A yearlong research tour of western museums locating and documenting treasures looted from the old Summer Palace has been put on halt as researchers "need time to better prepare for their journey to resume," Yuanmingyuan authorities said Thursday.
Consisting of five researchers and four journalists, the expedition finished its ninth American museum in November last year. But they are not sticking to the original plan to visit Japan or Europe, communications officer Zheng Lihong of the Yuanmingyuan management department said Thursday.
"The trip to the US panicked museums in the western countries where the action was interpreted as China's attempt to claim back its long-lost treasures," the Xinhua News Agency's Globemagazine reported.
Paranoid museums and funding shortages are two reasons why the treasure hunt stopped, the magazine quoted Zheng as saying.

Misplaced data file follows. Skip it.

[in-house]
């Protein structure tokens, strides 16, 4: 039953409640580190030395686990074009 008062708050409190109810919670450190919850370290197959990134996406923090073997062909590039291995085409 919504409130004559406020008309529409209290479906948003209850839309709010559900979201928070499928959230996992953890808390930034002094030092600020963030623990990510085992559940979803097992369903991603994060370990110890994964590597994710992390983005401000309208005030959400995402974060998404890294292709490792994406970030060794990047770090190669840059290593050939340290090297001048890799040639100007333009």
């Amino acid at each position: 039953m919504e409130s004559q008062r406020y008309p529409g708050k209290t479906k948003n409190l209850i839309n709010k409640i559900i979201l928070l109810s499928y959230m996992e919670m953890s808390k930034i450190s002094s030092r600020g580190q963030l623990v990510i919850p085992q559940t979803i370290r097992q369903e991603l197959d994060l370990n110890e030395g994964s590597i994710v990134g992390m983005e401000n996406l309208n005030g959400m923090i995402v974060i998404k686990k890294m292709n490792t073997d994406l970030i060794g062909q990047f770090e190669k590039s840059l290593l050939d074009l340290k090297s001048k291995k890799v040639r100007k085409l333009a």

Zheng Thursday not only denied the quote in Globe magazine but added she had never even been interviewed by them.
"We've more work to do at home before we're ready for the rest of the journey," Zheng said. She declined to specify what work or when.
The trips to the US, Japan and Europe were intended to find out how many old Summer Palace treasures are in the possession of individuals or institutes outside of China, the Yuanmingyuan management declared on October 18 last year.
The treasure hunters located rare books, dozens of snuff bottles and vases that were believed to come from Yuanmingyuan, or the old Summer Palace, in US museums and archives including the Library of Congress and the Philadelphia Museum of Art.
They also brought back more than 100 palace pictures which were then exhibited on January 18 in Chengdu, Sichuan Province.
Management officials of Yuanmingyuan expected to compile a catalog of all their cultural items around the world this year, marking the 150th anniversary of the pillage of the royal estate by an Anglo-French expedition during the Second Opium War (1856- 60). Now there is no intention to stick to the plan, Zheng said.